D...you are truly a pioneer and a brave man! I enjoy this thread quite a bit. Here in Somis we had a cold snap a couple weeks ago, but nothing like your cold! (see past posts) I have learned that covering with inexpensive options (like tarps, sheets, etc) can definately help. My experiment with buying bulk xmas lite wire, lites, and sockets...seemed to have helped warm small trees. It was fairly cheap....but a lot of work. My time is not that valuable. haha. Out of my 16 trees (13 varieties)...my Reed definately is the most cold-sensitive. Keep us posted...

Re: Avocados in Amity Oregon

Postby CTMIAMI » Tue Jan 29, 2013 6:05 pm

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CTMIAMI
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Location: Homestead Florida
Climate Zone: 10b
Congratulations you are a real pioneer. Keeping those trees alive so far north. We are having an unusually warm winter in So. Florida all of my avocados seem to be flowering early. If I could sent you some heat I would. Keep up this special ops!!!!!!

Re: Avocados in Amity Oregon

Postby DavidInAmity » Thu Jan 31, 2013 3:59 pm

DavidInAmity
Cloudforest Expert
 
Posts: 183
Joined: Thu Mar 31, 2011 7:49 am
Climate Zone: USDA 8 in Amity Oregon
Thanks all for the responses. Your enthusiasm for my little avocado project has definitely imspired me to continue reporting on it here!

Axel, I agree that trees in pots are more sensitive than those in the ground. Part of what I am interested in is whether or not the Brokaw clonal rootstocks are more or less cold sensitive. So, as they say, to tell what is cold hardy you gotta let some freeze!

DavidLJ48, I am not quite sure what I am going to do with all my avocado trees long term. Maybe try to get some cuttings from RobertS and really see which cultivars are cold hardy? I am really tempted to buy another greenhouse and try to grow avocados for the market. But like you, I really don't have the spare change lying around to do that kind of project. I also find it interesting that regardless of how far apart we are north - south, we are only about a degree and a half F different for a storm minimum.

RobertS, between your heat deprived summers and my short growing season, we should really be able to turn some thumbscrews on avocados to see which ones are the best! Keep expanding your collection of cultivars! After I stabilize my sitiuation a bit and finsih building my new house, I'd love to increase my own collection by top grafting some of the avocado trees I already have, especially some of the Brokaw trees.

Ed of Somis, I remember what that clay gumbo soil was like out in my grove in Moorpark. Keep fighting the good fight, and count the blessings of that wonderful climate you have!

CT of Miami, thanks for the heat. A really nice day here today, I think I will go out and do something outdoors the rest of the day!


The weather was only "supposed" to get down to 25 F that night (which I have reasonably handled before). So, now I think I have a better idea of what the limit for avocados may be. We shall see more after regrowth starts in May!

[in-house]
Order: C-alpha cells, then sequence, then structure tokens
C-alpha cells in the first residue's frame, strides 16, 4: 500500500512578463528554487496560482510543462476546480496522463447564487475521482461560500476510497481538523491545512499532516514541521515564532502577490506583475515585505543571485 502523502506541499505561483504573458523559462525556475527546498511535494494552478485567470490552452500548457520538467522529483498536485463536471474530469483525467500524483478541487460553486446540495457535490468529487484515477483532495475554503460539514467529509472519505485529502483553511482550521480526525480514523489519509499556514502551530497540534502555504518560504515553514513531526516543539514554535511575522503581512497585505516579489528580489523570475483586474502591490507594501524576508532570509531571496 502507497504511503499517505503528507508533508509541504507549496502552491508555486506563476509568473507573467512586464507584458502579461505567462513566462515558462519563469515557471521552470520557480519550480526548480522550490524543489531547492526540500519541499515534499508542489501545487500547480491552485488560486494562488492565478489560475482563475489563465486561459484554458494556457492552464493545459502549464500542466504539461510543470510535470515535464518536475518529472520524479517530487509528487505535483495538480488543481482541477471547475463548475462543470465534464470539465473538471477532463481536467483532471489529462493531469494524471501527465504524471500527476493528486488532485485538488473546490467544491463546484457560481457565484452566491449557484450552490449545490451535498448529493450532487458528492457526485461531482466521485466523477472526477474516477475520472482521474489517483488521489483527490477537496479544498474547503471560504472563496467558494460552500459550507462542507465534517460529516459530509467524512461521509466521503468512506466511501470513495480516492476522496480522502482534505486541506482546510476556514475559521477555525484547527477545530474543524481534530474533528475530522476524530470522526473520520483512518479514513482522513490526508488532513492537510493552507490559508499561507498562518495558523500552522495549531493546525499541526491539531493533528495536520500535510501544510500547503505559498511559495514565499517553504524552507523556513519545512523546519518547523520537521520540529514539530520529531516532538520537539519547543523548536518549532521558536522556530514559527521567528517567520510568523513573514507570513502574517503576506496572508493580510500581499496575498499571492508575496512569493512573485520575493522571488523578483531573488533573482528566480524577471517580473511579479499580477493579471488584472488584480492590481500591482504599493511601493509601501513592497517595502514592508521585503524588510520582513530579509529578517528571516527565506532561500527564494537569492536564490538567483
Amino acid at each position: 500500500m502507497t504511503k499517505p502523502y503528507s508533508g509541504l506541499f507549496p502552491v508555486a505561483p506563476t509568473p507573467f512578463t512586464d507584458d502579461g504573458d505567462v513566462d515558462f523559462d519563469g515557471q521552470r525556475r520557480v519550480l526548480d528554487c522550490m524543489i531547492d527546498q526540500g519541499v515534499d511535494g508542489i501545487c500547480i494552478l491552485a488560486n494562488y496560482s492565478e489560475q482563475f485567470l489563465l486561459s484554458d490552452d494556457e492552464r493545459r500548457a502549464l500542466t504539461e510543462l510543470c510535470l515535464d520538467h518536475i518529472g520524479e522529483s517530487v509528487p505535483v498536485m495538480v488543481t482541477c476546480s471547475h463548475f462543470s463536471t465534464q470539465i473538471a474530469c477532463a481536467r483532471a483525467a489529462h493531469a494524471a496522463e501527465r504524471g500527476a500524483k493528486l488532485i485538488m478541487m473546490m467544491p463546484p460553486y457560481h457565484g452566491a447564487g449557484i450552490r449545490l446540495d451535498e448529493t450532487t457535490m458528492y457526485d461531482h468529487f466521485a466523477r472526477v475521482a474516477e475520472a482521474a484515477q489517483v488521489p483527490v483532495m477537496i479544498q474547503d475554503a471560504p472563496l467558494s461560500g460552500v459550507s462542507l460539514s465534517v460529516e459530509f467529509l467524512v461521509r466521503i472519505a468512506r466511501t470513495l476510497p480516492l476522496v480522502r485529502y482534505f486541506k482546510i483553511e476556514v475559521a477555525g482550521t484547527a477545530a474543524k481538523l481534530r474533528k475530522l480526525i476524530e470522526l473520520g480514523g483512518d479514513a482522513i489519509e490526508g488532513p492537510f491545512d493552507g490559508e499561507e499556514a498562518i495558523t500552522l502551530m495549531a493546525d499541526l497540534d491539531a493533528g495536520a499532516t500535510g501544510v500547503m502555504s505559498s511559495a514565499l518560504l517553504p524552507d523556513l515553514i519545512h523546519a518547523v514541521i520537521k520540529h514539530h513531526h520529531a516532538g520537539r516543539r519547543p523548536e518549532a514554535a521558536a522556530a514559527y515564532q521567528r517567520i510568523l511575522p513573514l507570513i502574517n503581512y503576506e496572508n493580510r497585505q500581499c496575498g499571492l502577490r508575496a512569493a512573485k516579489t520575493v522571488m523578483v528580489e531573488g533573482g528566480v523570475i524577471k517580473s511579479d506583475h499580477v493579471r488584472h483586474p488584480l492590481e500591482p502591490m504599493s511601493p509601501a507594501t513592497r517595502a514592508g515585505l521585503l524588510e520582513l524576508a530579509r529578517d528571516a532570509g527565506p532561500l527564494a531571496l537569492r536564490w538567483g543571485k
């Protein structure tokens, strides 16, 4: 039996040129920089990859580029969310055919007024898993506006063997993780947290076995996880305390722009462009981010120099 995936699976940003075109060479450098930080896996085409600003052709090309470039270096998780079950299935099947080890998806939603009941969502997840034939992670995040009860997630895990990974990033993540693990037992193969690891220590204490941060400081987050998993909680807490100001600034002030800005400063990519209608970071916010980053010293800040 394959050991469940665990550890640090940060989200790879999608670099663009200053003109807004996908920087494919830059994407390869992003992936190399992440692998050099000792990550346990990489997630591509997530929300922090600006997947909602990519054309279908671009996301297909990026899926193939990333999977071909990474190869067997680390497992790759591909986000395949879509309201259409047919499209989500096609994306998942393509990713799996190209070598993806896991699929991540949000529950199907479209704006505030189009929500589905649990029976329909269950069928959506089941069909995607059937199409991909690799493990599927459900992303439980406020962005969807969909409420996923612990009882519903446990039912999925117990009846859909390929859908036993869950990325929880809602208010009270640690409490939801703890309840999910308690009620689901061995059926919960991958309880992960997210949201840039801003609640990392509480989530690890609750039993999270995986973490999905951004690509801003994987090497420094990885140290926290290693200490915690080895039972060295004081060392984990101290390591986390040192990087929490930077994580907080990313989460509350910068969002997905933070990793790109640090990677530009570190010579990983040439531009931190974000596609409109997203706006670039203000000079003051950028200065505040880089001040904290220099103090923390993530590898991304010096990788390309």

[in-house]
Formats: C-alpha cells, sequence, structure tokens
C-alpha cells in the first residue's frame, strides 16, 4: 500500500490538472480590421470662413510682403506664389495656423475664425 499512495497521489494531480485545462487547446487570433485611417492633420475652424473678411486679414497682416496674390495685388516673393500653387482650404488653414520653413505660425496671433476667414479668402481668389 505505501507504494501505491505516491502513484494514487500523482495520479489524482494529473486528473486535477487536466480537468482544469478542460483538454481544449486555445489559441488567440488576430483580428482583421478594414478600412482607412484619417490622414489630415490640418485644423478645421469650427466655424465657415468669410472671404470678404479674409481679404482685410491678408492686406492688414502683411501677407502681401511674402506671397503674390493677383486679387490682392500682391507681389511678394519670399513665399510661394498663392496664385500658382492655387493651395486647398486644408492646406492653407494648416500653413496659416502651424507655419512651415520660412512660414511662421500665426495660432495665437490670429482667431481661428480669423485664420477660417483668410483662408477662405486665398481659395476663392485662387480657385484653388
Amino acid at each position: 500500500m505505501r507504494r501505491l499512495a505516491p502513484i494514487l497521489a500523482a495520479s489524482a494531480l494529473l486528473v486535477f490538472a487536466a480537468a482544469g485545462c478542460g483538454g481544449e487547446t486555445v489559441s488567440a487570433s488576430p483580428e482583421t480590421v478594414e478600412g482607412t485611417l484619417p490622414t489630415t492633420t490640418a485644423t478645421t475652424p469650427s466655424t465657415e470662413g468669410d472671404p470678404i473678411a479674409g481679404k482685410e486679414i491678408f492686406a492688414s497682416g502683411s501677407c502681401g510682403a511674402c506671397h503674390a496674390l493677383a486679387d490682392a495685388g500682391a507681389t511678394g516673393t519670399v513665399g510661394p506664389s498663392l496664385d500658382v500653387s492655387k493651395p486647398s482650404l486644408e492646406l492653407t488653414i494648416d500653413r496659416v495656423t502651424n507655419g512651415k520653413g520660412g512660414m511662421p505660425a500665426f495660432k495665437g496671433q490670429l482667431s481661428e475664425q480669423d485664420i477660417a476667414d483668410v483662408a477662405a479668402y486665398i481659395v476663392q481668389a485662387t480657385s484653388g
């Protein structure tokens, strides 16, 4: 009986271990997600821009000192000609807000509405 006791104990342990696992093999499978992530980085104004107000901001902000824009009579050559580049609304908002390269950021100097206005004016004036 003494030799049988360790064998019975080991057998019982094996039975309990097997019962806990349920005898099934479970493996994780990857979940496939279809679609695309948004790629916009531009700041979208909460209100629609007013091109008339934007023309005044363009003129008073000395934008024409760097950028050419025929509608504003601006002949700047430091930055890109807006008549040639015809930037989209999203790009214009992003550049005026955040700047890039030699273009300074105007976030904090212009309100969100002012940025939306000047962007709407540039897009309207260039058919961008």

By the way, I ate a Owari Satsuma Mandarin for lunch today, taken off of my tree:

Image

It too has been mostly outdoors for the past three years. It will probably be the first I actually plant outdoors in the ground of any of my citrus and avocados. And of couse I will have the agribon and some utility lights available just in case!

Best regards to all
David in Amity

Re: Avocados in Amity Oregon

Postby CTMIAMI » Thu Jan 31, 2013 4:12 pm

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CTMIAMI
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Joined: Wed Jan 11, 2012 7:59 am
Location: Homestead Florida
Climate Zone: 10b
Love your reports keep it up

Re: Avocados in Amity Oregon

Postby Ed of Somis » Thu Jan 31, 2013 6:34 pm

Ed of Somis
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Posts: 416
Joined: Sat Nov 27, 2010 11:46 am
Location: Ventura Co.
Climate Zone: Sunset zone 21
aren't those Owari Satsuma mandarins fantastic??? I love mine. hehe

Re: Avocados in Amity Oregon

Postby Solko » Fri Feb 01, 2013 1:06 am

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Location: Northern Portugal
Climate Zone: USDA 9
Hi David,

I also follow your projects with a lot of interest and love what you are doing. It provides so much information about what is or what could be possible. I was wondering whether you had any experience with these new Texas avocado's that claim to be super cold hardy? Like Joey or Lila?

And did you ever consider just hanging transparent agricultural plastic over the entire lenght of your porch/veranda? I know it is not the prettiest solution, but it seems you could easily get a greenhouse effect like that in a very affordable way. It would help minimize damage.

On the other hand, like this you really get to know which ones prove to be cold hardy for you. I am also trying to get avocado's to grow, plant lots of seeds and don't mind 80 percent if them dying, because that's the point of the experiment, right?

Best of luck!